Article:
Large use was made of symbolism. Thus the open cross is found in the epitaphs of the catacombs as early as the 2nd century, and from the 3rd to the 6th century the monogrammatic cross in its various forms appears as a regular part of the epitaphs. The cryptic emblems of primitive Christianity are also used in the epitaphs: the fish (Christ), the anchor (hope), the palm (victory), and the representation of the soul in the other world as a female figure with arms extended in prayer (orans).
Beginning with the 4th century, after the Church gained hegemony over the Empire, the language of the epitaphs became more frank and open. Emphasis was laid upon a life according to the dictates of Christian faith, and prayers for the dead were added to the inscription. The prayers inscribed thus early on the sepulchral slabs reproduce in large measure the primitive liturgy of the funeral service. They implore for the dead eternal peace and a place of refreshment (refrigerium), invite to the heavenly love-feast (Agape), and wish the departed the speedy enjoyment of the light of Paradise, and the fellowship of God and the saints.
A perfect example of this kind of epitaph is that of the Egyptian monk Schenute; it is taken verbally from an ancient Greek liturgy. It begins with the doxology, “In the name of the Father and of the Son and of the Holy Ghost, Amen“, and continues:
The epitaph repeats the doxology at the close, and adds the petition of the scribe: “O Savior, give peace also to the scribe.” When the secure position of the Church assured greater freedom of expression, the non-religious part of the sepulchral inscriptions was also enlarged. In Western Europe and in the East it was not unusual to note, both in the catacombs and in the cemeteries above ground, the purchase or gift of the grave and its dimensions. Traditional minatory formulae against desecration of the grave or its illegal use as a place of further burial also came into Christian use.
Many of the early Christian sepulchral inscriptions provide information concerning the original development of the ecclesiastical hierarchy. Thus, for example, from the earliest times we meet in them all the hierarchical grades from the door-keeper (ostiarius) and lector up to the Pope. A number of epitaphs of the early popes (Pontianus, Anterus, Fabianus, Cornelius, Lucius, Eutychianus, Caius) were found in the so-called “Papal Crypt” in the Catacomb of St. Callistus on the Via Appia, rediscovered by De Rossi. Numbers of early epitaphs of bishops have been found from Germany to Nubia. Priests are frequently mentioned, and reference is often made to deacons, subdeacons, exorcists, lectors, acolytes, fossores or gravediggers, alumni or adopted children. The Greek inscriptions of Western Europe and the East yield especially interesting material; in them is found, in addition to other information, mention of archdeacons, archpriests, deaconesses, and monks. Besides catechumens and neophytes, reference is also made to virgins consecrated to God, nuns, abbesses, holy widows, one of the last-named being the mother of Pope Damasus I, the restorer of the catacombs. Epitaphs of martyrs and tituli mentioning the martyrs are not found as frequently as one would expect, especially in the Roman catacombs. It may be that during periods of persecution, Christians had to give secret burial to the remains of their martyrs.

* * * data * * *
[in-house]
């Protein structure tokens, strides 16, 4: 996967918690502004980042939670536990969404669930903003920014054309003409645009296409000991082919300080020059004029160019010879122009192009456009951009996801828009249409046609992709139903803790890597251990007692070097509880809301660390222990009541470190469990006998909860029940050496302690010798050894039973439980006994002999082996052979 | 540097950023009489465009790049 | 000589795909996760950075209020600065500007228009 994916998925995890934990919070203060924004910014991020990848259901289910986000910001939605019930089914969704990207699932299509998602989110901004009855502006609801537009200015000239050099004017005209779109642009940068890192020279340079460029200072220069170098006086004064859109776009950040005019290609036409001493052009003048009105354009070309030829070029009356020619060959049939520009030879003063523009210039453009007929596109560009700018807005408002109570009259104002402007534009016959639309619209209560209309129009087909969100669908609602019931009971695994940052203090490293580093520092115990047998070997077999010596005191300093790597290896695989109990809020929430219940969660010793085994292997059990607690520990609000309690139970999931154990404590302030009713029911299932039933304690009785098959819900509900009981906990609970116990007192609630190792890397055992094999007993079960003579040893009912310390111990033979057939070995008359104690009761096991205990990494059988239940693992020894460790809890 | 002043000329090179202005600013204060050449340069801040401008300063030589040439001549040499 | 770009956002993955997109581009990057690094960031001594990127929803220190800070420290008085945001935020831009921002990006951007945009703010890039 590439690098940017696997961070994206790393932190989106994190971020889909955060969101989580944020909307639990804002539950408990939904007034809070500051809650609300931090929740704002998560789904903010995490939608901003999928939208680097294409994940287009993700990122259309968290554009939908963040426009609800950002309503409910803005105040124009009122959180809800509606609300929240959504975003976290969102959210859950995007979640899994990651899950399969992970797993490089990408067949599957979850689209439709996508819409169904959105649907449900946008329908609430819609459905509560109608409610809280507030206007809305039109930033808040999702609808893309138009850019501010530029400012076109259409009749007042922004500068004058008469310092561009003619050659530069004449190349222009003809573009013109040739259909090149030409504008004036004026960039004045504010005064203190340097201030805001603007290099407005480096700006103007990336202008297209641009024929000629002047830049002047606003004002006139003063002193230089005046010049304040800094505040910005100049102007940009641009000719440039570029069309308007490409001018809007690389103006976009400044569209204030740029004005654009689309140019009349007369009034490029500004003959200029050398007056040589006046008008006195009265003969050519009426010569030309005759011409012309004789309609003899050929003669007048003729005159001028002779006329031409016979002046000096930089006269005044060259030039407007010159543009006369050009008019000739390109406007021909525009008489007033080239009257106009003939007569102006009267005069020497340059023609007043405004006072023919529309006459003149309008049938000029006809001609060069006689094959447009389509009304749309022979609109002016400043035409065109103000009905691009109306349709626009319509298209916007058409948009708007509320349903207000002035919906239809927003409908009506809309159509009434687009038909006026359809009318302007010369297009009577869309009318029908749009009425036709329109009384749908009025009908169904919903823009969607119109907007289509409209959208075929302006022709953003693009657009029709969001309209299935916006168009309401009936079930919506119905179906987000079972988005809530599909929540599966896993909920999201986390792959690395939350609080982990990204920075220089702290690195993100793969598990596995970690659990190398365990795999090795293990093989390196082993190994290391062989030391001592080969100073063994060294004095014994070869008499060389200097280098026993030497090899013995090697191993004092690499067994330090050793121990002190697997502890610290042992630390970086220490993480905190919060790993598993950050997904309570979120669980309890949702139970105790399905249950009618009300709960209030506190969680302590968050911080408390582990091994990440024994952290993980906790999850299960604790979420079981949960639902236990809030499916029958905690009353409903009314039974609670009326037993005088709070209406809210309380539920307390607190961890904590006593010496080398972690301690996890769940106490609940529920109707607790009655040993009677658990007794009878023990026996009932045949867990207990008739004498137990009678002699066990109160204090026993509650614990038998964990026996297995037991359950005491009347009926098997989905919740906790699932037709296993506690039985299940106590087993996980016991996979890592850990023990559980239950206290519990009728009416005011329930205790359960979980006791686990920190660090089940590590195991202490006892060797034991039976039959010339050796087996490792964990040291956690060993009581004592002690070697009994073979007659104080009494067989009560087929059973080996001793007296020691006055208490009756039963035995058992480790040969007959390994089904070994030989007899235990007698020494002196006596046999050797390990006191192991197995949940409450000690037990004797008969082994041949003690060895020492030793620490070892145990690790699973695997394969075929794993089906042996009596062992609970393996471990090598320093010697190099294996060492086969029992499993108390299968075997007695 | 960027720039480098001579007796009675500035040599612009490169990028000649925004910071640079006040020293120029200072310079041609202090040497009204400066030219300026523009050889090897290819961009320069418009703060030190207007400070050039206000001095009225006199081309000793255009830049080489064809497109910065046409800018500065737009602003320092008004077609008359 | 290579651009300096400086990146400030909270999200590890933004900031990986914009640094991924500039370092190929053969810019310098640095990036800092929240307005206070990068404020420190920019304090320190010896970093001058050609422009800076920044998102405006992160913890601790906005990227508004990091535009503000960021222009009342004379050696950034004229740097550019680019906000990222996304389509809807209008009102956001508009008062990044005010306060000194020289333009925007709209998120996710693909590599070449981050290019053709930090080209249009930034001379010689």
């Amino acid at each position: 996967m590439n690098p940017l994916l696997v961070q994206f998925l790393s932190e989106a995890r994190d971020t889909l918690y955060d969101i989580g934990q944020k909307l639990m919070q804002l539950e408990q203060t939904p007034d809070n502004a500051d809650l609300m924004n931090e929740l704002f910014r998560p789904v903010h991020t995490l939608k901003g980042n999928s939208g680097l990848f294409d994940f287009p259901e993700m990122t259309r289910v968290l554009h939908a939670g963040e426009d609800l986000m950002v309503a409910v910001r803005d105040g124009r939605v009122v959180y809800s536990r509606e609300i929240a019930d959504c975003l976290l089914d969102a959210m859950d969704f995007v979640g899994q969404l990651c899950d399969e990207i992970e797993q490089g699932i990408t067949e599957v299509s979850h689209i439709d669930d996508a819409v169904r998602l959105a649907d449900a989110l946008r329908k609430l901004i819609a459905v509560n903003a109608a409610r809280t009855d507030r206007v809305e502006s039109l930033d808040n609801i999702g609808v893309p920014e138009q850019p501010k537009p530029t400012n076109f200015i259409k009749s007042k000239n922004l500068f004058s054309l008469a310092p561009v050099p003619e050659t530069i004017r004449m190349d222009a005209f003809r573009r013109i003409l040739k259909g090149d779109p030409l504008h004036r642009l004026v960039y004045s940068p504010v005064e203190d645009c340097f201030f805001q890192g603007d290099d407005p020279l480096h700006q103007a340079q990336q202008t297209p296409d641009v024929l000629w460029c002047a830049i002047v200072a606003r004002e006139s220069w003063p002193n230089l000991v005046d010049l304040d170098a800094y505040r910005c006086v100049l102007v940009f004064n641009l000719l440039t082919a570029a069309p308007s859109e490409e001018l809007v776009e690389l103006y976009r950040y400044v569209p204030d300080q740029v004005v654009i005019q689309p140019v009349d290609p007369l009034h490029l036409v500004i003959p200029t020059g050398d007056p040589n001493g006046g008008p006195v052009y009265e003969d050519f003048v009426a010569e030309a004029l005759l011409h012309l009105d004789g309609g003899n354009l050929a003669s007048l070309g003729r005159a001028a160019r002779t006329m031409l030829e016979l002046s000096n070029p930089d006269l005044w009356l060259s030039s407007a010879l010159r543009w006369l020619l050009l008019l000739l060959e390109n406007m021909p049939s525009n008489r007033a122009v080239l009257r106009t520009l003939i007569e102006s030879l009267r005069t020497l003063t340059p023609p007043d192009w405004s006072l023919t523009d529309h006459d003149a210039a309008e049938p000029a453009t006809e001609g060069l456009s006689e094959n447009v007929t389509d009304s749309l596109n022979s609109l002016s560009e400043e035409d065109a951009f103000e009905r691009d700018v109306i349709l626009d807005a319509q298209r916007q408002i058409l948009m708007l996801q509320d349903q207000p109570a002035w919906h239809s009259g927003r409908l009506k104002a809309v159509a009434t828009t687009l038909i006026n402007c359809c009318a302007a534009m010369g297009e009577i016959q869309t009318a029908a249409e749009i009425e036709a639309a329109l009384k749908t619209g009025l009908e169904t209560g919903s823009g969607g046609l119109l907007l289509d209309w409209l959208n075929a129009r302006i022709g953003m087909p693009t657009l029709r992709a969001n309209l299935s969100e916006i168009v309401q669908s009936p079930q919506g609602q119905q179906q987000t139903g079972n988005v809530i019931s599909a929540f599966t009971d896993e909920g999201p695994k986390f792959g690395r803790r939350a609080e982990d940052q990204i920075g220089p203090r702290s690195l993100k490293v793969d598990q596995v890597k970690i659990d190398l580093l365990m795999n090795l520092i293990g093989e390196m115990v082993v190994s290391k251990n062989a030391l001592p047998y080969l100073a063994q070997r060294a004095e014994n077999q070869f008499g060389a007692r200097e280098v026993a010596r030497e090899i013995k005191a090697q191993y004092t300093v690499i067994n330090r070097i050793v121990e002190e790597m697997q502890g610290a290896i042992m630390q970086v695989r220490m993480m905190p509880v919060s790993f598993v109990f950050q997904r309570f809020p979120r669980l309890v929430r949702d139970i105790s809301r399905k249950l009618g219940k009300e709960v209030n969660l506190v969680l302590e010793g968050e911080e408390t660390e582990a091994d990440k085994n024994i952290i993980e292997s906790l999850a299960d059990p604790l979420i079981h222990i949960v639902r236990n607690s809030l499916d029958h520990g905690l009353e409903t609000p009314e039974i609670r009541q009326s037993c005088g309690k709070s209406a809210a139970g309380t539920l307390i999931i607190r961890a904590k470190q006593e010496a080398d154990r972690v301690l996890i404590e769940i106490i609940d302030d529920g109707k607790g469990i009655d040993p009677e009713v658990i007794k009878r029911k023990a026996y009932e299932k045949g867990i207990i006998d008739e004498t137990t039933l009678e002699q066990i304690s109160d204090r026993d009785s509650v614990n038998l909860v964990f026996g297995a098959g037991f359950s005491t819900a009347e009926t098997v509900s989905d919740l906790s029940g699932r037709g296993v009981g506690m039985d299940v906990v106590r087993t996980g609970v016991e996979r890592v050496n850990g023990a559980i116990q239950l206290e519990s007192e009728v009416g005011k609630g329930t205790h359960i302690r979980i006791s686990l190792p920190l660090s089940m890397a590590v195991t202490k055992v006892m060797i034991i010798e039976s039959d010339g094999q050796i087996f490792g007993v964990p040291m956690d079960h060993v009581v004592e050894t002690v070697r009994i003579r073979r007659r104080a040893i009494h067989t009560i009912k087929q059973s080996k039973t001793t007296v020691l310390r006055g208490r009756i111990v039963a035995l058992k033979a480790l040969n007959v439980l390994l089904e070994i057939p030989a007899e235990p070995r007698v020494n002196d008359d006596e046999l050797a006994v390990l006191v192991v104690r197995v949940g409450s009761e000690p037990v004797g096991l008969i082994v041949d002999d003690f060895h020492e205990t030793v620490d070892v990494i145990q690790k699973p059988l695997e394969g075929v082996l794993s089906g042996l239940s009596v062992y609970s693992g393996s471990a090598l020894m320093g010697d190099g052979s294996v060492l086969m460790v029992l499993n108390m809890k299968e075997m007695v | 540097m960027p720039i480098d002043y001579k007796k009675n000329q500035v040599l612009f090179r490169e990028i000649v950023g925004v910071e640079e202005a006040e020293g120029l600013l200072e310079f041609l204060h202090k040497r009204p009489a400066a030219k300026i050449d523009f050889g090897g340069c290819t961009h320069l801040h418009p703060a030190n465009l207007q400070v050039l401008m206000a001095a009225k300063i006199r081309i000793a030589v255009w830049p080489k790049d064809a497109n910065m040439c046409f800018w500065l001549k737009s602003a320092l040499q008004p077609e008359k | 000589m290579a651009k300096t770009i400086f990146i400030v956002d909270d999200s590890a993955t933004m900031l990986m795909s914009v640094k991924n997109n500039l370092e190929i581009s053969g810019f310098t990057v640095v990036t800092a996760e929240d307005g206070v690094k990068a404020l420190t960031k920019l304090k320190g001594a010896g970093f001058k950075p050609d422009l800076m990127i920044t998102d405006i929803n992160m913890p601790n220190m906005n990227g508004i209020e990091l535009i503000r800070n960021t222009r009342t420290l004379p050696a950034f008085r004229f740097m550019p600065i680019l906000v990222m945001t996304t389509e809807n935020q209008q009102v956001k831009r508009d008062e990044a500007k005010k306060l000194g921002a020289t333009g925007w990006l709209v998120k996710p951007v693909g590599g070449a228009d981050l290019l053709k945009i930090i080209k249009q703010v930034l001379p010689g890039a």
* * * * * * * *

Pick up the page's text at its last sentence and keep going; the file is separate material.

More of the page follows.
Another valuable repertory of Catholic theology is found in the dogmatic inscriptions in which all important dogmas of the Church meet (incidentally) with monumental confirmation. The monotheism of the worshippers of the Word — or Cultores Verbi, as the early Christians liked to style themselves — and their belief in Christ are well expressed even in the early inscriptions. Very ancient inscriptions emphasize the most profound of Catholic dogmas, the Real Presence of Christ in the Eucharist. Two early inscriptions are particularly notable in this regard, the epitaph of Abercius, Bishop of Hieropolis in Phrygia (2nd century), and the somewhat later epitaph of Pectorius at Autun in Gaul. The inscription of Abercius speaks of the fish (Christ) caught by a holy virgin, which serves as food under the species of bread and wine; it speaks, further, of Rome, where Abercius visited the chosen people, the Church par excellence. This important inscription was at first controversial among scholars, and some non-Catholic archeologists sought to find in it a tendency to syncretism, that is, an accommodation of Christianity with earlier and other religions practiced within the Roman Empire. Now, however, its purely Christian character is almost universally acknowledged. The original was presented by Sultan Abdul Hamid to Leo XIII, and is preserved in the Vatican Museums (ex Lateranense collection).
Early Christian inscriptions also provide evidence for the Catholic doctrine of the Resurrection, the sacraments, the veneration of the Blessed Virgin Mary, and the primacy of the Apostolic See in Rome. It would be difficult to overestimate the importance of these evidences, for they are always entirely incidental elements of the sepulchral inscriptions, all of which were pre-eminently eschatological in their purpose.
Pope Damasus I